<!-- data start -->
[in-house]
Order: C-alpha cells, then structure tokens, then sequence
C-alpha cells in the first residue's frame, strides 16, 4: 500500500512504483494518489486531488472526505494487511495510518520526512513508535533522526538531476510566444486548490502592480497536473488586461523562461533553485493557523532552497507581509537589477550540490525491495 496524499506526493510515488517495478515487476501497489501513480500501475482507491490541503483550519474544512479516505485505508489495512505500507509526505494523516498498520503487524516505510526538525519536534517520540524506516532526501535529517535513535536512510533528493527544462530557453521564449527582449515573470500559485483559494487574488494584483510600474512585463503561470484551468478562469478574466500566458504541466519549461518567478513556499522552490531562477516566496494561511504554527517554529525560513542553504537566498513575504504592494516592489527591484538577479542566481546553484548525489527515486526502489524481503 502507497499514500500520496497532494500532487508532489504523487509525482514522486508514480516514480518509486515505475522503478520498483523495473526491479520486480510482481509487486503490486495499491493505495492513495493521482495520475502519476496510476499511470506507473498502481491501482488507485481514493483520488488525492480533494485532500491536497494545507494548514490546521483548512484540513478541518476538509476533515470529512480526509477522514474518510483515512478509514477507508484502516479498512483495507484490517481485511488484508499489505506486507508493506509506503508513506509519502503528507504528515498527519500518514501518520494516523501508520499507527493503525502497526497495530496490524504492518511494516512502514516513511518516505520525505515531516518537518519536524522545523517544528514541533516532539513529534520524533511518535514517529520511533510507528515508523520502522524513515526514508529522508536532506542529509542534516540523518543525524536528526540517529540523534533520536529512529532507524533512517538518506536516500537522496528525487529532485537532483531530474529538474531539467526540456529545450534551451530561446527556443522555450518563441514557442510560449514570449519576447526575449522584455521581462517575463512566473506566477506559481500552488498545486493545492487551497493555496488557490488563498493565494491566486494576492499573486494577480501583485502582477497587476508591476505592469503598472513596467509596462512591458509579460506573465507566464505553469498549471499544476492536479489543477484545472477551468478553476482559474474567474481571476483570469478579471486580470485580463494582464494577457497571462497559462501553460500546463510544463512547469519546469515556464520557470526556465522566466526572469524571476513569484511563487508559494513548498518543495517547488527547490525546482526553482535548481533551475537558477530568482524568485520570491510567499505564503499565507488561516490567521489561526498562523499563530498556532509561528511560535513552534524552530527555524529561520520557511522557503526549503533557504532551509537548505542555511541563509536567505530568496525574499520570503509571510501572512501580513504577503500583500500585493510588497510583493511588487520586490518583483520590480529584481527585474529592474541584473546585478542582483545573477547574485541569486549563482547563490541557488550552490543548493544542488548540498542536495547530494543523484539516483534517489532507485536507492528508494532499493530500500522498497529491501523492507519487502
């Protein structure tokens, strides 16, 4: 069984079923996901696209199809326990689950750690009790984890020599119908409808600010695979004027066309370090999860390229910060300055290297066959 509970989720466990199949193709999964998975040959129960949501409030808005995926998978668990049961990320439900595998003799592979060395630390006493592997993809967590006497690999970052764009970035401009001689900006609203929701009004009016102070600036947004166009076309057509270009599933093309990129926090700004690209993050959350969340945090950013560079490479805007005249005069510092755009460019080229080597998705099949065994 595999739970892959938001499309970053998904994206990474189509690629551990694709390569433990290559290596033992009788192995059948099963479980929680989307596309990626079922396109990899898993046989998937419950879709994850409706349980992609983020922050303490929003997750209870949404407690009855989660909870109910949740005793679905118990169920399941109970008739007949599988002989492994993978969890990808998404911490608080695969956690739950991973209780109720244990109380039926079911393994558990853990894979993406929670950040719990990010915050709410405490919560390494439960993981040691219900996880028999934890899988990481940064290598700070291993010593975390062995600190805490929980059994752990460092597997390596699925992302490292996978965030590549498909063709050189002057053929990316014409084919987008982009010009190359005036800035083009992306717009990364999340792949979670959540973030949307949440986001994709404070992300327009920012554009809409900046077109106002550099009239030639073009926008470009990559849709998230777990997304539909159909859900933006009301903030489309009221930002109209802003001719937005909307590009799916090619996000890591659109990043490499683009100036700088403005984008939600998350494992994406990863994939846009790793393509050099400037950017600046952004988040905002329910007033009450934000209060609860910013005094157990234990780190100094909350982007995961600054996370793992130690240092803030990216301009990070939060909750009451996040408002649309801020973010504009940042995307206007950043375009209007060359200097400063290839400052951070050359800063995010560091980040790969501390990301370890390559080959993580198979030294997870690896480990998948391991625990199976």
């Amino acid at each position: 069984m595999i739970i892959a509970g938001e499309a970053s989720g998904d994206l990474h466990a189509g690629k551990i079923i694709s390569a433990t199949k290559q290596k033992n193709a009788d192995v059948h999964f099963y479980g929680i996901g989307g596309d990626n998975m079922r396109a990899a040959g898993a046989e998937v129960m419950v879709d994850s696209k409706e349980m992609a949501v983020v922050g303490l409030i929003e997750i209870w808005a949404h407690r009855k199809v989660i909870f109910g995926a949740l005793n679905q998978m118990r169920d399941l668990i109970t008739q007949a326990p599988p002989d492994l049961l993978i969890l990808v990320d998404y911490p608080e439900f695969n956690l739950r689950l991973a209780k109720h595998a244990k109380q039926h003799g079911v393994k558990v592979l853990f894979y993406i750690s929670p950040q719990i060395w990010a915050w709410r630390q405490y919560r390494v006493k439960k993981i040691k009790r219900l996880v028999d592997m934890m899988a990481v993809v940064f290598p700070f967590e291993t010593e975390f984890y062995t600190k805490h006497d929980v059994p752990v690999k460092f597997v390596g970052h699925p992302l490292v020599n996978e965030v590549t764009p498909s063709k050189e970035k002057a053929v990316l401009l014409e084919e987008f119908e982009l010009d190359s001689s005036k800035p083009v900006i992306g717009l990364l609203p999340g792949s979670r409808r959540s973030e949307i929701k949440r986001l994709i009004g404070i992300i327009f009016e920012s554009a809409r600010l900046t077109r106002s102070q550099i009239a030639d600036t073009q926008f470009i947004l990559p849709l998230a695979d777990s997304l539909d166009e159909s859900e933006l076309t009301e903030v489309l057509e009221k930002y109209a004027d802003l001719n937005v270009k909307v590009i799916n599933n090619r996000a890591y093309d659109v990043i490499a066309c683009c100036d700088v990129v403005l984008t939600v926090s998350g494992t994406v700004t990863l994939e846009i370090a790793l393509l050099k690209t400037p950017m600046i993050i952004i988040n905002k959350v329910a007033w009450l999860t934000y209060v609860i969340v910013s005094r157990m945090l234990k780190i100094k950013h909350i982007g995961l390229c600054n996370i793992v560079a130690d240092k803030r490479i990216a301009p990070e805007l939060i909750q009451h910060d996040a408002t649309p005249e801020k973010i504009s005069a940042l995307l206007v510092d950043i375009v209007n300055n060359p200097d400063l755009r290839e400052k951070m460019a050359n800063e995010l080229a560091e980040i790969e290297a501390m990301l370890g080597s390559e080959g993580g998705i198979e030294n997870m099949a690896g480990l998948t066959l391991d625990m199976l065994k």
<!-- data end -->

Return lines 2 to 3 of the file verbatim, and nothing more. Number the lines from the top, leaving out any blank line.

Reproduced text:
Order: C-alpha cells, then structure tokens, then sequence
C-alpha cells in the first residue's frame, strides 16, 4: 500500500512504483494518489486531488472526505494487511495510518520526512513508535533522526538531476510566444486548490502592480497536473488586461523562461533553485493557523532552497507581509537589477550540490525491495 496524499506526493510515488517495478515487476501497489501513480500501475482507491490541503483550519474544512479516505485505508489495512505500507509526505494523516498498520503487524516505510526538525519536534517520540524506516532526501535529517535513535536512510533528493527544462530557453521564449527582449515573470500559485483559494487574488494584483510600474512585463503561470484551468478562469478574466500566458504541466519549461518567478513556499522552490531562477516566496494561511504554527517554529525560513542553504537566498513575504504592494516592489527591484538577479542566481546553484548525489527515486526502489524481503 502507497499514500500520496497532494500532487508532489504523487509525482514522486508514480516514480518509486515505475522503478520498483523495473526491479520486480510482481509487486503490486495499491493505495492513495493521482495520475502519476496510476499511470506507473498502481491501482488507485481514493483520488488525492480533494485532500491536497494545507494548514490546521483548512484540513478541518476538509476533515470529512480526509477522514474518510483515512478509514477507508484502516479498512483495507484490517481485511488484508499489505506486507508493506509506503508513506509519502503528507504528515498527519500518514501518520494516523501508520499507527493503525502497526497495530496490524504492518511494516512502514516513511518516505520525505515531516518537518519536524522545523517544528514541533516532539513529534520524533511518535514517529520511533510507528515508523520502522524513515526514508529522508536532506542529509542534516540523518543525524536528526540517529540523534533520536529512529532507524533512517538518506536516500537522496528525487529532485537532483531530474529538474531539467526540456529545450534551451530561446527556443522555450518563441514557442510560449514570449519576447526575449522584455521581462517575463512566473506566477506559481500552488498545486493545492487551497493555496488557490488563498493565494491566486494576492499573486494577480501583485502582477497587476508591476505592469503598472513596467509596462512591458509579460506573465507566464505553469498549471499544476492536479489543477484545472477551468478553476482559474474567474481571476483570469478579471486580470485580463494582464494577457497571462497559462501553460500546463510544463512547469519546469515556464520557470526556465522566466526572469524571476513569484511563487508559494513548498518543495517547488527547490525546482526553482535548481533551475537558477530568482524568485520570491510567499505564503499565507488561516490567521489561526498562523499563530498556532509561528511560535513552534524552530527555524529561520520557511522557503526549503533557504532551509537548505542555511541563509536567505530568496525574499520570503509571510501572512501580513504577503500583500500585493510588497510583493511588487520586490518583483520590480529584481527585474529592474541584473546585478542582483545573477547574485541569486549563482547563490541557488550552490543548493544542488548540498542536495547530494543523484539516483534517489532507485536507492528508494532499493530500500522498497529491501523492507519487502